“In all my years of being an editor, this is the very first time I have ever received a set of mechanicals that is perfect,” I said. It was true. Every design choice she’d made on the book enhanced it. For more than a dozen years, I was used to designs that had to be done again and again with typeface changes, margins off, ugly borders, unreadable titles…and The Dumb Bunnies was perfect in every way. (I would soon ask Kathy to become the Art Director for my imprint, the Blue Sky Press, and more than twenty years later, she still designs all my books…and I am thankful every day.)

Not long after, I got the amazing green light from Jean Feiwel that she had gotten approval for me to use the Good Night Moon room parody on the cover. So we went to press.

And I am trying to remember when exactly it was that I saw I had made a very big mistake on the book cover.

It was so big a mistake that I have probably blocked it out of my mind.

There, on a table next to the fireplace, was a can of Spam.

Yes, Spam.

     A trademarked can of ham—or something like ham–manufactured by Hormel.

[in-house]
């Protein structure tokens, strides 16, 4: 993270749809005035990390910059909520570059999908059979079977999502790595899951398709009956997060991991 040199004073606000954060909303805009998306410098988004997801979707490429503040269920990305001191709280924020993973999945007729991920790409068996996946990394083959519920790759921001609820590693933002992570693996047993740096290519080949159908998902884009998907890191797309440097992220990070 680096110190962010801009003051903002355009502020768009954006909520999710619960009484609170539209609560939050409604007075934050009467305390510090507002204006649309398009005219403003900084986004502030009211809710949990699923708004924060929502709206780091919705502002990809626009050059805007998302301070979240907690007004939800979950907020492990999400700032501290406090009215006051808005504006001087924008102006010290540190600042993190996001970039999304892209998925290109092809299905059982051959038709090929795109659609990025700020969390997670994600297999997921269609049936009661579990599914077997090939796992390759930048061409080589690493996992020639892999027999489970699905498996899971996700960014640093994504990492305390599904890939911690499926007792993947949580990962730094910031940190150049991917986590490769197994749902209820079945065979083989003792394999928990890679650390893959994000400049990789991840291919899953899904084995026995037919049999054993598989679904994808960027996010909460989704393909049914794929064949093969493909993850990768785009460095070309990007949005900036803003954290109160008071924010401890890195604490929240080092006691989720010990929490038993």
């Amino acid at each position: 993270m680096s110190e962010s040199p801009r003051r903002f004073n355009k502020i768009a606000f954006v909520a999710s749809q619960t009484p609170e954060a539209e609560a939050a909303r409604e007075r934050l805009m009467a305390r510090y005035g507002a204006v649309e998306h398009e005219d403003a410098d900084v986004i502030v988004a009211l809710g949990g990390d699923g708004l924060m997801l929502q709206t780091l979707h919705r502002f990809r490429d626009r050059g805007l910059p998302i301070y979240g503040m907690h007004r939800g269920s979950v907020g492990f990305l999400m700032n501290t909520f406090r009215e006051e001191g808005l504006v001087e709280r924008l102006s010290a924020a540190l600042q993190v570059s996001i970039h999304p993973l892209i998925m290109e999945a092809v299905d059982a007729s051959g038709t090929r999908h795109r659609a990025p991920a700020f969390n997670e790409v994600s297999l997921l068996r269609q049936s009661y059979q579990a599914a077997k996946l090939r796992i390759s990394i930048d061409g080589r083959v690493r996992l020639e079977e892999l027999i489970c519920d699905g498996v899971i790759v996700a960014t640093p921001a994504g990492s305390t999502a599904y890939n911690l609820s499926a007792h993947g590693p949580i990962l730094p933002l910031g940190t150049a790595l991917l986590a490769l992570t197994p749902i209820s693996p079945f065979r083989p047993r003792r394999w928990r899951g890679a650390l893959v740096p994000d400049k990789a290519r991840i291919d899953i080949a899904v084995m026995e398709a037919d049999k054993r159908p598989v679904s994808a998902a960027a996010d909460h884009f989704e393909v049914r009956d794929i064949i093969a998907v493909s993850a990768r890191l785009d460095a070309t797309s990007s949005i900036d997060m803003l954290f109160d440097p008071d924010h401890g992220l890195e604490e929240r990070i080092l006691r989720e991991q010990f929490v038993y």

And had I gotten permission from Hormel to use Spam on my book cover?

No.

     I was so occupied with getting permission from Harper and the others for the Good Night Moon room parody that I hadn’t even thought about the Spam. There it sat, and the book was printed—not shipped, but printed—and I dashed out a letter to Hormel and politely gave them all the reasons why it was an excellent idea to have Spam featured on the cover of The Dumb Bunnies.

     I was very, very, very worried about getting permission, but I could not imagine that they would deny it. Surely they would see the humor, and there wasn’t any harm in it, and it was a relatively small print run of a book by a relatively new talent….